In fact he said to me that when RI got it’s LGBT protections in 1996 one man, one Fitzgerald Himmelsbach pushed it. Interestingly enough I live in the place where Fitz once lived. And there’s a diminishing change I’ll be the one to hold Lombardi’s feet to the fire. But I’ll make sure there’s someone that will.

Another thing – this was fairly heavy turnout for primary. But even this was nothing.

In the Senate race only 17% of the people registered in the district actually voted.

With regard to the Representative race, 19% of those registered bothered to vote.

I wonder how different the results might have been if we did a get out the vote effort.

I remember as a kid, the polls used to be packed on election days. Now, not so much. People have become disconnected from the process.

I voted today

RI’s primary falls on the anniversary of that terrible event in NYC some 11 years ago.

Some observations about the election though.

Coming up to the polling place I noted a gaggle of people. In that gaggle my friend, Councilman Bryan Principe was present along with Libby Kimzey and volunteers for Tarro, Lombardi, etc. Shook Bryan’s hand, Libby’s hand and went in and vote.

You see, this primary is pretty important to me. It is the one that determines who my next state rep and state senator will be.

And I’ll tip it – I didn’t vote for incumbent Tarro, Lombardi, or incumbentJabour. I’ll let you figure out who I voted for, just read on. I looked at it is time to switch up a bit, let the women take a shot at it in a district dominated by male candidates over the years.

When it comes to Tarro – I think I’ve written enough on him to indicate we don’t agree on a lot of things, not just the marriage equality issue.

And Lombardi – after hearing his non-answer to the question of equality I just can’t honestly in good conscience vote for the guy.

Kimzey on the other hand – I like her. She doesn’t own property in the district, uses public transportation, and vociferously supports marriage equality.

Now on to the senate:

Paul V. Jabour has been a tad disappointing. He’s a decent guy but his co-sponsorship to close the indoor prostitution loophole was a little boneheaded. And if you watch the video of his answer on marriage equality, it makes it more difficult. I mean the one thing to like about Jabour is that he fund his own campaign out of his own pocket. But that doesn’t balance out on the other side.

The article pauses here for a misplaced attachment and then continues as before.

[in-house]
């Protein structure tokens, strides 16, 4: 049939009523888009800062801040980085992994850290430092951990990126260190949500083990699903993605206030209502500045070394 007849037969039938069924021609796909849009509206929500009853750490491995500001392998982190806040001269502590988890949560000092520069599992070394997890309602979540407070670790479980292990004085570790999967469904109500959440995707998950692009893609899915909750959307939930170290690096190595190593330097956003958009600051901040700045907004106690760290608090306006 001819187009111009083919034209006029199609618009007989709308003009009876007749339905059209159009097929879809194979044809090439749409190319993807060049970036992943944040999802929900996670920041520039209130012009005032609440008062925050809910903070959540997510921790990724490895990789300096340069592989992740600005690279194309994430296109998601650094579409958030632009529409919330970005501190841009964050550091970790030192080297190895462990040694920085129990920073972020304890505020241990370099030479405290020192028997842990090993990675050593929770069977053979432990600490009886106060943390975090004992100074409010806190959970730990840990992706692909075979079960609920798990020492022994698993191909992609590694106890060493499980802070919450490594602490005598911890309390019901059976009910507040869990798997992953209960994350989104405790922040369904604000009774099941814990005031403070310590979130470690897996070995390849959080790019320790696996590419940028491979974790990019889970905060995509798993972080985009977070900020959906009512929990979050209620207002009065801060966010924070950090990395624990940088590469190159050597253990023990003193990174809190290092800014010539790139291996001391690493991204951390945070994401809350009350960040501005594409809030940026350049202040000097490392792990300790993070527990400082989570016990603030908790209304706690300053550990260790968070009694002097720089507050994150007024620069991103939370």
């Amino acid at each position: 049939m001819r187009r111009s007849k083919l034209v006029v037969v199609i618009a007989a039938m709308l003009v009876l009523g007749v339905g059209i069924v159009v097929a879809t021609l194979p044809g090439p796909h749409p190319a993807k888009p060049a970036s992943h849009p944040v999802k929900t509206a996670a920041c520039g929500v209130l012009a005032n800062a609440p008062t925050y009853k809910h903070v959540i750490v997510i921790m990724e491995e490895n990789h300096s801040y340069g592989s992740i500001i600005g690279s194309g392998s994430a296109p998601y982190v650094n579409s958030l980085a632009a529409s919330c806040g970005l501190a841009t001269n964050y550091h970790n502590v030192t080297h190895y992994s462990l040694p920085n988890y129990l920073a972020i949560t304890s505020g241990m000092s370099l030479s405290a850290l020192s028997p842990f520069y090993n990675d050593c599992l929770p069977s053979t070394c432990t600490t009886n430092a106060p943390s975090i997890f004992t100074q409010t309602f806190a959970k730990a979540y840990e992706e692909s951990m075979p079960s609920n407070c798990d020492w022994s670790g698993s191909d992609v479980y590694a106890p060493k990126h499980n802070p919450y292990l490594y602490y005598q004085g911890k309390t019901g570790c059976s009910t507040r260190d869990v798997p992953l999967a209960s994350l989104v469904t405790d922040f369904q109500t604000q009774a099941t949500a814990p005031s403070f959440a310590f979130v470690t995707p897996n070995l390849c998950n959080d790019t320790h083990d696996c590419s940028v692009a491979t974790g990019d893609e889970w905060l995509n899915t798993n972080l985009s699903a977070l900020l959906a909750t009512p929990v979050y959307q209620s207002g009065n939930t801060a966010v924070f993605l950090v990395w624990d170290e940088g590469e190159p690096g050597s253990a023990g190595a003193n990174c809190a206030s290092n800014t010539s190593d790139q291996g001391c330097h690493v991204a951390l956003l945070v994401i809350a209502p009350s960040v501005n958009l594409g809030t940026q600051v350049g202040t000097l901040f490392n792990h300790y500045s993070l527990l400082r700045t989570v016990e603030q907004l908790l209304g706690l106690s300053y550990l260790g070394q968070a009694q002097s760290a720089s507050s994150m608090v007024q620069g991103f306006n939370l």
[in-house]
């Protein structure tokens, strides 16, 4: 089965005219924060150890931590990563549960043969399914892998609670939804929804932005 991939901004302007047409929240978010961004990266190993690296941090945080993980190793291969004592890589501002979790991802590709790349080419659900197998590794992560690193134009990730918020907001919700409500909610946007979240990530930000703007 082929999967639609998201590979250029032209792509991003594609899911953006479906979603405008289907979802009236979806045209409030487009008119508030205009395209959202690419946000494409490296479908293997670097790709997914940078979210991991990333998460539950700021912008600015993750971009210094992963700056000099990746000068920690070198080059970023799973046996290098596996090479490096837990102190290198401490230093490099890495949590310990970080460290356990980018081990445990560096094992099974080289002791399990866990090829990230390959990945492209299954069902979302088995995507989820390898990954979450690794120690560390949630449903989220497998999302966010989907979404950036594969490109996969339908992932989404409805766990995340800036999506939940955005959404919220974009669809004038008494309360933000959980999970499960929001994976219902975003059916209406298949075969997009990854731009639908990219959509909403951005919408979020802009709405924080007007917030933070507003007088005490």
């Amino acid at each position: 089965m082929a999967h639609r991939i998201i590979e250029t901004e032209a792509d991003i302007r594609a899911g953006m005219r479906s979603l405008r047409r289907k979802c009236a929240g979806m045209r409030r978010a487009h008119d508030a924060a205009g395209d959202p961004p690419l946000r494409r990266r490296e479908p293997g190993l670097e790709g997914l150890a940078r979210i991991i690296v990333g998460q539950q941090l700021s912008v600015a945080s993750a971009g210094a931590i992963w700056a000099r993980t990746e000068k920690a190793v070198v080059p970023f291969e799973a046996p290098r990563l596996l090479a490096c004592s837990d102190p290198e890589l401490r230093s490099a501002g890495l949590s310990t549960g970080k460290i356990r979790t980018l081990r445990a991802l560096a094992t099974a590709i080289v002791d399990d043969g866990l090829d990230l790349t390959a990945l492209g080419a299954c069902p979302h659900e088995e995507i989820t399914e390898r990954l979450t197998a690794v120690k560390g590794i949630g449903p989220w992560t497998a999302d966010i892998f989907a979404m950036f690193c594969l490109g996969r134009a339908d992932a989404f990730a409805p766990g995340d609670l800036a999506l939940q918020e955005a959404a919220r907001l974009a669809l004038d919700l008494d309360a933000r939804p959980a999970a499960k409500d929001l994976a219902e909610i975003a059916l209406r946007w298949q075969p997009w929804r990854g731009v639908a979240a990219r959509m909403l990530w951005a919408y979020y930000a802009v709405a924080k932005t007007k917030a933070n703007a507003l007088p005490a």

Now Maura Kelly – she needs a bit more confidence but she seems to be tuned in. I think she’ll develop nicely in the senate.

When Christians and Muslims take offense to what is taught in public schools

This is ridiculous.

Apparently it’s taking place in Canada. But still, I want to remind them of one thing. If you don’t want your kids learning about homosexuality, the environment etc. then don’t send them to public schools and expect them to cater to your religious whims.

Instead send them to private schools, or Catholic schools, or even Muslim schools. Home school them. But keep them out of the public system if you’re so afraid they might learn something that challenges your religious beliefs.

One warning though – be careful on the Catholic schools. I’m the product of 12 years of Catholic schools. As such, they helped my hone my bullshit detector which ultimately lead to my rejecting organized religion, in fact any religion. This was much to the consternation of my father the God Botherer II. I call him that because my grandfather, we called him Saint Anthony.

And that finely tuned bovine effluent detector, I imagine my aunt isn’t liking it much either, as evidenced by my last post.

The thing is I know how to research things. I don’t have a B.Sc. in Information Science for nothing you know.

I imagine I’d be a nightmare for the likes of the parents in Canada. Someone who went through all that religious dogma and came out as an atheist. Because it is precisely what these parents who want to be notified fear, they fear their kids will learn too much and challenge religious belief.

Good, religious belief needs to be challenged. It’s all based on writings from well over a thousand years ago. And when the source texts suffer from both copy error and translation error, you’re really not getting the WHOLE story.